Jim DeBruycker
2011 535i x-drive GT, 2014 i3 BEV

Zzzoom3
Posts: 214
Joined: Thu Jul 10, 2014 1:39 pm
Location: Ventura, CA

Re: US i3 Rex dangerous when climbing hills

Wed Aug 13, 2014 5:22 pm

jadnashuanh wrote:and if you then can drop your load, the REx can recover on its own
What do you mean "drop your load". Keep it clean man! :lol:

Seriously though, what electrical load would you be dropping? The car has already dropped whatever load it can. There ain't anymore to shed? It's not Apollo 13 with Mission Control coming up with some workaround for you behind the scenes! And by "recover on its own" I presume you mean running the motor in order to recover some SOC but that only works until you run out of gas!

Best course of action is to make sure you've got enough juice in that high voltage battery pack before you get going up the climb me thinks ;)
Lou Perez
2005 E46 M3 Dinan Titanium Silver
2012 Volt Diamond White Tricoat
2014 i3 BEV Giga Laurel Grey Electronaut

jadnashuanh
Posts: 4470
Joined: Thu May 22, 2014 2:07 pm
Location: Nashua, NH USA

Re: US i3 Rex dangerous when climbing hills

Wed Aug 13, 2014 5:49 pm

Load, as in draw on the battery, as in shut off things that aren't keeping the vehicle moving such as the a/c, fans, radio, etc. - anything you can that will reduce the load/draw on the batteries, that will keep you going further.
Jim DeBruycker
2011 535i x-drive GT, 2014 i3 BEV

RJBarry
Posts: 42
Joined: Wed Jul 16, 2014 3:09 pm
Location: Ventura County, CA

Re: US i3 Rex dangerous when climbing hills

Wed Aug 13, 2014 6:02 pm

Same exact thing happened to me. I was do a fairly long round trip and ran out of electric just about the midway point. On the way back I had 3 long grades. Admittedly, I wasn't really paying attention and, though the car was in ECO mode, I was probably going a little over 70 maybe and had the AC on.

On the first grade I noticed that the high-end blue and grey bars started to disappear from the "performance display" in my console. Once they caught up with the white indicator of my current performance, the car started to drastically loose power. When all of the bars on the right hand side had disappeared, the car had exactly NO power. I had it floored and it just kept loosing speed. Just as the original poster, I had my flashers on, but felt that I had to pull over once my speed got too low.

I noticed on the blue charge bar there is a little triangle that indicates just a little bit of charge. The bar was showing no charge at all when I pulled over. However the REX continued to chug and once the charge in the blue bar built back to the little triangle, then the bars on the performance bar started to come back. Once all the performance bars were back, I managed to pull back into traffic and get up and over the hill.

On the next two hills, as I approached them I proactively put it in ECO pro+ mode, turned off the AC altogether and started the grade at 55 (to the annoyance of other drivers since the speed limit is 65) and while some of the performance display bars started to disappear, they never caught up to my white indicator, so I never lost any power/speed. I just got a little warm since there was no AC.

That first hill was pretty scary though.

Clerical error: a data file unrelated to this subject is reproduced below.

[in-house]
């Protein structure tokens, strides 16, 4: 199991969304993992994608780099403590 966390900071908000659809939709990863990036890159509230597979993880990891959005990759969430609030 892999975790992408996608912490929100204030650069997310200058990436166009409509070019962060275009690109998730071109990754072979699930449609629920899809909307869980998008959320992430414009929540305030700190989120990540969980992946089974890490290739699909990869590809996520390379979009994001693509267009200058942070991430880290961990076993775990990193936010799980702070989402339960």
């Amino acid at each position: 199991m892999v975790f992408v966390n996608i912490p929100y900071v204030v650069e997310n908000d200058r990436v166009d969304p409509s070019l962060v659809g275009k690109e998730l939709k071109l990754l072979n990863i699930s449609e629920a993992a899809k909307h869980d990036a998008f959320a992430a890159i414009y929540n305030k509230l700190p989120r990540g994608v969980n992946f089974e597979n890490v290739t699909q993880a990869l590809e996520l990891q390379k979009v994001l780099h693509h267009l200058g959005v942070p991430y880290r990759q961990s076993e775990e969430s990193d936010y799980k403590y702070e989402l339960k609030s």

Zzzoom3
Posts: 214
Joined: Thu Jul 10, 2014 1:39 pm
Location: Ventura, CA

Re: US i3 Rex dangerous when climbing hills

Wed Aug 13, 2014 6:30 pm

jadnashuanh wrote:Load, as in draw on the battery, as in shut off things that aren't keeping the vehicle moving such as the a/c, fans, radio, etc. - anything you can that will reduce the load/draw on the batteries, that will keep you going further.
The car does this whether you want it to or not below 1.9% relative SOC ...
Lou Perez
2005 E46 M3 Dinan Titanium Silver
2012 Volt Diamond White Tricoat
2014 i3 BEV Giga Laurel Grey Electronaut

MarkN
Posts: 89
Joined: Thu Oct 31, 2013 12:45 pm
Location: Fort Collins, CO USA

Re: US i3 Rex dangerous when climbing hills

Wed Aug 13, 2014 6:34 pm

Chrisn wrote: ...
Is there any way for US owners to force on the REX early to preserve charge? The Chevy Volt has this even though the ICE by itself can still maintain speed.

Any advice (beyond finding a charging station at the base of the hill and wasting a couple of hours)? Perhaps when the DC fast charge network is built, a 15-20 minute coffee break wouldn't be too bad. But for now I am at a loss.
At http://www.mybmwi3.com/forum/viewtopic. ... 6&start=40 I posted instructions on how to turn on "Exhaust-gas test mode" that will force the REx to run for up to 20 minutes with the important limitations that the rear hatch has to be open and the car must be stopped. You could try this and see if it lets you charge the battery enough to complete the hill.
2015 i3 REx

Zzzoom3
Posts: 214
Joined: Thu Jul 10, 2014 1:39 pm
Location: Ventura, CA

Re: US i3 Rex dangerous when climbing hills

Wed Aug 13, 2014 6:35 pm

RJBarry wrote:I noticed on the blue charge bar there is a little triangle that indicates just a little bit of charge. The bar was showing no charge at all when I pulled over. However the REX continued to chug and once the charge in the blue bar built back to the little triangle, then the bars on the performance bar started to come back. Once all the performance bars were back, I managed to pull back into traffic and get up and over the hill.
I'm wondering if you ever got any range warnings?
Lou Perez
2005 E46 M3 Dinan Titanium Silver
2012 Volt Diamond White Tricoat
2014 i3 BEV Giga Laurel Grey Electronaut